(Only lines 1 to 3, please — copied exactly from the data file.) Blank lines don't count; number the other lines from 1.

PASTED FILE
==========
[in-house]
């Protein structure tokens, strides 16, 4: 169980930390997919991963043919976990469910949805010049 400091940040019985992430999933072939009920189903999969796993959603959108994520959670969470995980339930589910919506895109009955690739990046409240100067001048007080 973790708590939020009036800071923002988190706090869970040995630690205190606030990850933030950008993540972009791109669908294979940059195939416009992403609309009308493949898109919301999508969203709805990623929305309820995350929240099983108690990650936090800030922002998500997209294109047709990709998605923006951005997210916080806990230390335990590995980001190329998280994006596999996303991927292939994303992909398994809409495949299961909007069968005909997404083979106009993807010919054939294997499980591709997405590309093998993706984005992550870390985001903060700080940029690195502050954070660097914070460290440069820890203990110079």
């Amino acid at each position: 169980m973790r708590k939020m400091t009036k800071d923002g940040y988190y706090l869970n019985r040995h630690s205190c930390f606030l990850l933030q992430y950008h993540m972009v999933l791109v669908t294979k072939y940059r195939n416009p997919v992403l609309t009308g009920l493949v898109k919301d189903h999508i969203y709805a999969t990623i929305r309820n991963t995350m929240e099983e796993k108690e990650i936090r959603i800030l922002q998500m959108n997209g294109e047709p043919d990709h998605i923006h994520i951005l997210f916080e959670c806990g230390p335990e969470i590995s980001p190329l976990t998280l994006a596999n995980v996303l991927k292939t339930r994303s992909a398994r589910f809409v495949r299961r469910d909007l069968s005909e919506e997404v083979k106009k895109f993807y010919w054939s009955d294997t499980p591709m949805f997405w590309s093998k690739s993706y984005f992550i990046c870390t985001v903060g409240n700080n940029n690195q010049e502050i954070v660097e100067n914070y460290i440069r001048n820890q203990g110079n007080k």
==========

[in-house]
């Protein structure tokens, strides 16, 4: 169980930390997919991963043919976990469910949805010049 400091940040019985992430999933072939009920189903999969796993959603959108994520959670969470995980339930589910919506895109009955690739990046409240100067001048007080 973790708590939020009036800071923002988190706090869970040995630690205190606030990850933030950008993540972009791109669908294979940059195939416009992403609309009308493949898109919301999508969203709805990623929305309820995350929240099983108690990650936090800030922002998500997209294109047709990709998605923006951005997210916080806990230390335990590995980001190329998280994006596999996303991927292939994303992909398994809409495949299961909007069968005909997404083979106009993807010919054939294997499980591709997405590309093998993706984005992550870390985001903060700080940029690195502050954070660097914070460290440069820890203990110079």
């Amino acid at each position: 169980m973790r708590k939020m400091t009036k800071d923002g940040y988190y706090l869970n019985r040995h630690s205190c930390f606030l990850l933030q992430y950008h993540m972009v999933l791109v669908t294979k072939y940059r195939n416009p997919v992403l609309t009308g009920l493949v898109k919301d189903h999508i969203y709805a999969t990623i929305r309820n991963t995350m929240e099983e796993k108690e990650i936090r959603i800030l922002q998500m959108n997209g294109e047709p043919d990709h998605i923006h994520i951005l997210f916080e959670c806990g230390p335990e969470i590995s980001p190329l976990t998280l994006a596999n995980v996303l991927k292939t339930r994303s992909a398994r589910f809409v495949r299961r469910d909007l069968s005909e919506e997404v083979k106009k895109f993807y010919w054939s009955d294997t499980p591709m949805f997405w590309s093998k690739s993706y984005f992550i990046c870390t985001v903060g409240n700080n940029n690195q010049e502050i954070v660097e100067n914070y460290i440069r001048n820890q203990g110079n007080k």